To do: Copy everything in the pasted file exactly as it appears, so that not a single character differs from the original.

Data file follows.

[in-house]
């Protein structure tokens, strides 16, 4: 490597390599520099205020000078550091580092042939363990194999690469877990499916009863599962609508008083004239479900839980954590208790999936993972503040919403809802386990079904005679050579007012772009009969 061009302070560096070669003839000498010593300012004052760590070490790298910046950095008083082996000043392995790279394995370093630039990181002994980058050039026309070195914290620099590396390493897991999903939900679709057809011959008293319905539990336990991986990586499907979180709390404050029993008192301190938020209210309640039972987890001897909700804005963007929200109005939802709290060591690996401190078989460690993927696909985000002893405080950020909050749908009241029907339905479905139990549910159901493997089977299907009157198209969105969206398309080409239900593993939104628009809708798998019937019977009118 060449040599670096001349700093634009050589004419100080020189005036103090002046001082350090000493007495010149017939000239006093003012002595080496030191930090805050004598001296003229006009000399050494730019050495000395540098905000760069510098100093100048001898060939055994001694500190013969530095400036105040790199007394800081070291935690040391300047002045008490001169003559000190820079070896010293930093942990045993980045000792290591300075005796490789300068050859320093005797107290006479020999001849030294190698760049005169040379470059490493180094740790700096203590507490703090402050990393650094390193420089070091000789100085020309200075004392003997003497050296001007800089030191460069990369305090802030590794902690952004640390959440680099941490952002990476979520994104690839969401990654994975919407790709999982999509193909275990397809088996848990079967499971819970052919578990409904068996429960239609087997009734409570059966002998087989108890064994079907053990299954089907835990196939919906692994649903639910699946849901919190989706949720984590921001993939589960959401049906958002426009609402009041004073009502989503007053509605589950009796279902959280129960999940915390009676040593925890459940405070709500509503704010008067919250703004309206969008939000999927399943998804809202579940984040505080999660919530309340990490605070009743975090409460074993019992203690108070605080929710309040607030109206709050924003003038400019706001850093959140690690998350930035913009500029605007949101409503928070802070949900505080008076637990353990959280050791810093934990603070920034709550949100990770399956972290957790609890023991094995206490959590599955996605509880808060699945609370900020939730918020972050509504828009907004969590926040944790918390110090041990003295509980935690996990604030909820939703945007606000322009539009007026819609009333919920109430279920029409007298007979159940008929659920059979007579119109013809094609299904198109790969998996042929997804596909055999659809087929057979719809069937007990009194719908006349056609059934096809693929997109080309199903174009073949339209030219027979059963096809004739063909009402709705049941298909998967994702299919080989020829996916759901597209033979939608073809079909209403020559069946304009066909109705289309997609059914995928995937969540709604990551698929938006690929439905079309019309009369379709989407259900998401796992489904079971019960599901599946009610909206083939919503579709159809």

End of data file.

[in-house]
């Protein structure tokens, strides 16, 4: 490597390599520099205020000078550091580092042939363990194999690469877990499916009863599962609508008083004239479900839980954590208790999936993972503040919403809802386990079904005679050579007012772009009969 061009302070560096070669003839000498010593300012004052760590070490790298910046950095008083082996000043392995790279394995370093630039990181002994980058050039026309070195914290620099590396390493897991999903939900679709057809011959008293319905539990336990991986990586499907979180709390404050029993008192301190938020209210309640039972987890001897909700804005963007929200109005939802709290060591690996401190078989460690993927696909985000002893405080950020909050749908009241029907339905479905139990549910159901493997089977299907009157198209969105969206398309080409239900593993939104628009809708798998019937019977009118 060449040599670096001349700093634009050589004419100080020189005036103090002046001082350090000493007495010149017939000239006093003012002595080496030191930090805050004598001296003229006009000399050494730019050495000395540098905000760069510098100093100048001898060939055994001694500190013969530095400036105040790199007394800081070291935690040391300047002045008490001169003559000190820079070896010293930093942990045993980045000792290591300075005796490789300068050859320093005797107290006479020999001849030294190698760049005169040379470059490493180094740790700096203590507490703090402050990393650094390193420089070091000789100085020309200075004392003997003497050296001007800089030191460069990369305090802030590794902690952004640390959440680099941490952002990476979520994104690839969401990654994975919407790709999982999509193909275990397809088996848990079967499971819970052919578990409904068996429960239609087997009734409570059966002998087989108890064994079907053990299954089907835990196939919906692994649903639910699946849901919190989706949720984590921001993939589960959401049906958002426009609402009041004073009502989503007053509605589950009796279902959280129960999940915390009676040593925890459940405070709500509503704010008067919250703004309206969008939000999927399943998804809202579940984040505080999660919530309340990490605070009743975090409460074993019992203690108070605080929710309040607030109206709050924003003038400019706001850093959140690690998350930035913009500029605007949101409503928070802070949900505080008076637990353990959280050791810093934990603070920034709550949100990770399956972290957790609890023991094995206490959590599955996605509880808060699945609370900020939730918020972050509504828009907004969590926040944790918390110090041990003295509980935690996990604030909820939703945007606000322009539009007026819609009333919920109430279920029409007298007979159940008929659920059979007579119109013809094609299904198109790969998996042929997804596909055999659809087929057979719809069937007990009194719908006349056609059934096809693929997109080309199903174009073949339209030219027979059963096809004739063909009402709705049941298909998967994702299919080989020829996916759901597209033979939608073809079909209403020559069946304009066909109705289309997609059914995928995937969540709604990551698929938006690929439905079309019309009369379709989407259900998401796992489904079971019960599901599946009610909206083939919503579709159809």